Making sex less painful, via couples therapy

Credit: Getty

In 5 seconds

A new study led by researchers at Université de Montréal and Dalhousie University shows that cognitive-behavioral therapy is effective in helping ease genitopelvic pain.

One in five women experiences pain during sex. In the latest edition of the Diagnostic and Statistical Manual of Mental Disorders, the bible of American psychiatrists, the condition is called genito-pelvic pain, or penetration pain.

Such pain is not only psychological, however.

Indeed, about eight percent of women in North America are affected by a condition called  provoked vestibulodynia, characterized either by a burning pain at the entrance to the vagina during penetration or the insertion of tampons, or any other form of contact with the area.

To reduce these burning sensations, women can often apply lidocaine, an anesthetic cream.

Now a study in Canada of 108 couples has found that cognitive-behavioral couple therapy works better than the cream at getting the pain under control. Published today in the Journal of Consulting and Clinical Psychology, the study was led by researchers at Université de Montréal and Dalhousie University.

A disorder with unknown causes

To date, doctors have not been able to determine what causes provoked vestibulodynia.

 There are many risk factors: biomedical ones such as repeated infections causing inflammation in the vulvar region (cystitis and vaginal infection, for instance) and the use of certain oral contraceptives, as well as genetic predispositions, relationship factors or even depression and anxiety.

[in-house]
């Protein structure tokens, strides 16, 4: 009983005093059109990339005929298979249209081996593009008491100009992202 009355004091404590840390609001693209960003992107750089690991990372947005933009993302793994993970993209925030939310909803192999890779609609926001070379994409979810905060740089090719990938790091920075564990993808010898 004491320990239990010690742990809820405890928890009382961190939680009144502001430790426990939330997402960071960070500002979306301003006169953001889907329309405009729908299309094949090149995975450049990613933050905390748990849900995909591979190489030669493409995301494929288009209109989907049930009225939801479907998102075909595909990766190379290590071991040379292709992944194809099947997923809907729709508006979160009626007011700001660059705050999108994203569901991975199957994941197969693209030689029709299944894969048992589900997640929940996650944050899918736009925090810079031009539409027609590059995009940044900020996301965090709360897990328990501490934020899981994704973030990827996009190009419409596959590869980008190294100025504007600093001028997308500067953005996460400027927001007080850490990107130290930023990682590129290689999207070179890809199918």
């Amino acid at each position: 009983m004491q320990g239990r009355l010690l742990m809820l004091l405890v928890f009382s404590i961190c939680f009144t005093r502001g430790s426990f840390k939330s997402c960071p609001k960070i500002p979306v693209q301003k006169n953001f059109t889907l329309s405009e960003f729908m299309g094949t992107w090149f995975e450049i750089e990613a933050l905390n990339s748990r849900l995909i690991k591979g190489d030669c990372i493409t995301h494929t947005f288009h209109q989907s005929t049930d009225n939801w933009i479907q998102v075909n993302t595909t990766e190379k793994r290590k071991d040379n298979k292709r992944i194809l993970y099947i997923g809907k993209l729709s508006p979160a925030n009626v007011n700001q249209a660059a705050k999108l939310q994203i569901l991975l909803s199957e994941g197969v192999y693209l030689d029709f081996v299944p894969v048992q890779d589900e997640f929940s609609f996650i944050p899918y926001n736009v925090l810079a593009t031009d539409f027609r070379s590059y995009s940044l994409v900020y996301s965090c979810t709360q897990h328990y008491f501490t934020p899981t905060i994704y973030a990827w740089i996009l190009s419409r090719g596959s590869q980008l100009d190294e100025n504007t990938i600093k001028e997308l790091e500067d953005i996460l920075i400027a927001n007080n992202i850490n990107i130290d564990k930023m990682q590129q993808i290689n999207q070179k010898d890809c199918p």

Abnormalities in the pelvic floor muscles have also been identified. It is not known whether these abnormalities are consequences of the pain or whether they are one of its causes. Population-based studies have shown that anxiety is both a risk factor for the development of genito-pelvic pain and one of its consequences.

“Psychological interventions are therefore advised, because once pain is established, it has such a negative impact on sexuality and on the couple that it becomes essential to break the vicious circle of fear and avoidance,” said UdeM psychology professor Sophie Bergeron, the study’s lead author.

“For women, pain often leads to a loss of desire and both partners are frustrated – this is a real problem, not an imaginary one," said Bergeron, director of UdeM’s Sexual Health Laboratory and holder of the Canada Research Chair on Intimate Relationships and Sexual Well-Being.

She conducted the study with her UdeM colleagues Marc Steben and Marie-Hélène Mayrand, as well as with Marie-Pier Vaillancourt-Morel of Université du Québec à Trois-Rivières, Serena Corsini-Munt of the University of Ottawa, and Isabelle Delisle and Natalie O. Rosen of Dalhousie University, the latter as co-principal investigator.

Partner plays a major role

It is a common practice among psychologists and sexologists to offer couples therapy. In the case of provoked vestibulodynia, the partner plays a major role, since this person can either aggravate the problem or help reduce it, and so couples therapy is key.